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The Tithe Wars and the 1831 Tithe Defaulters List for Tipperary


Note: this page is currently under construction


Back to  The Bowles of BawnleaThe Bowles of CrohaneThe Bowles of New Inn or The Bowles of Clonmel

The English Parliament required that all landholders and tenants in Ireland would pay a 10% annual Tithe of their land's profits directly to their local parish's Protestant Minister for his support and for the maintenance of his parish church.  This was difficult for the Catholic farmers who also had to support their own church.  The resistance to the tithes increased after the Tithe Applotment of 1826 which in many cases greatly increased the assessed value of their production and therefore the amount of their tithes.  This was fanned by the Anti-Catholic Petitions of 1827 which were promoted by many Protestant landowners and were then presented to the English Parliament.  Several lists of the signers of the petitions were printed in newspapers such as the Tipperary Free Press and The Kilkenny Independant supplying a focus for the anger of their Catholic neighbours.  In 1831 these local reactions grew into larger scale resistance to the tithe collectors and the start of the 'Tithe Wars'.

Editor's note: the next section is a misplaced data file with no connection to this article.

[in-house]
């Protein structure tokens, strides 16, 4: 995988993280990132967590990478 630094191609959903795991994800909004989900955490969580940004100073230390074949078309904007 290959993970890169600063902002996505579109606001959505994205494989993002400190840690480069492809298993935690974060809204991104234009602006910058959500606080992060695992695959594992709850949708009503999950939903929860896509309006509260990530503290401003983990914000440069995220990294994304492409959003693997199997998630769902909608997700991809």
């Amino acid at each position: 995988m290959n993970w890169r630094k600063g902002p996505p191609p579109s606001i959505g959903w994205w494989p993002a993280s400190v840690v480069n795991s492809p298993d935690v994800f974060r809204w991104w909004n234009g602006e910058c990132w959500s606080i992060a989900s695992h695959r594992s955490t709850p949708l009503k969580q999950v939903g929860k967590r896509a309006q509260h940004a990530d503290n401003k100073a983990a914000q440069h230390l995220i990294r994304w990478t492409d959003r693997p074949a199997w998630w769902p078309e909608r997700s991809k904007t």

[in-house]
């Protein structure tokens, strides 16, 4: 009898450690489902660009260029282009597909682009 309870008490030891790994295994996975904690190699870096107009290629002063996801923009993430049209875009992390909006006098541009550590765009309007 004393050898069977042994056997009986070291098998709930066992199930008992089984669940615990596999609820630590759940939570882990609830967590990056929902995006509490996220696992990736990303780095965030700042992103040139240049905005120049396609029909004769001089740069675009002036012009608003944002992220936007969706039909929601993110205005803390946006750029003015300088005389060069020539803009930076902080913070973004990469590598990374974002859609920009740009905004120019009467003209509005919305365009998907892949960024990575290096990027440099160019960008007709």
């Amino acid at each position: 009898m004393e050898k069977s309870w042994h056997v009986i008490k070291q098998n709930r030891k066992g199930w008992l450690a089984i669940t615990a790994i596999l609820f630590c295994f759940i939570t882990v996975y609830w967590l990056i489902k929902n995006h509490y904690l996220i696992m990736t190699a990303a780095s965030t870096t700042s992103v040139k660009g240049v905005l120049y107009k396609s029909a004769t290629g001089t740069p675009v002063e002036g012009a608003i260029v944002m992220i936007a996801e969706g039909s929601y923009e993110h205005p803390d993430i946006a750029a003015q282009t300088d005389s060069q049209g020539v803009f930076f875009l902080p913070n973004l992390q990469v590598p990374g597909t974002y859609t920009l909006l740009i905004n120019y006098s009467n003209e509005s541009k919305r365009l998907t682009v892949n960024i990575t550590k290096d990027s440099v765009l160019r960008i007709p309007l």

That June when the Irish Constabulary and Yeomen fired on a large crowd of people in Bunclody (NewtownBarry), Co. Wexford who were trying to prevent the seizure of their cattle in payment for their tithes killing 12 and wounding more than twenty.  In December a much larger group at Carrickshock, co. Kilkenny resisted a detachment of 40 Constabulary killing the Chief Constable and some 12 to 18 constables depending on which newspaper account is accurate.

One government report on the actions taken in 1831 claimed that 242 homicides, 1,179 robberies, 401 burglaries, 568 burnings, 280 cases of cattle-maiming, 161 assaults, 203 riots and 723 attacks on property were directly attributed to seizure order enforcement.

Ultimately the government stopped any attempts to collect tithes and in 1838 ended the tithe payments directly to the Protestant Minister and instead introduced a reduced tax to be paid to their landlord who would then remit it to the support of the church thus bringing an end to the Tithe Wars.

The 1831 Tithe Defaulters List

Each year, although few have survived, a list was made by the Parish minister (the 'memorialist' in the following accounts) of all those from whom his collector was not able to collect that year's tithes.  With the mass refusals to pay tithes in 1830 and the frequency of attacks made upon tithe collectors during the Tithe War, this list has become a valuable record of the times both as a commentary of the events and as a list of a large number of the Catholic population in Ireland.  As no census has survived from that period this list and the Tithe Applotment list of 1826 are two of our best genealogical references during this difficult period immediately prior to the Great Hunger and the mass emigration from Ireland.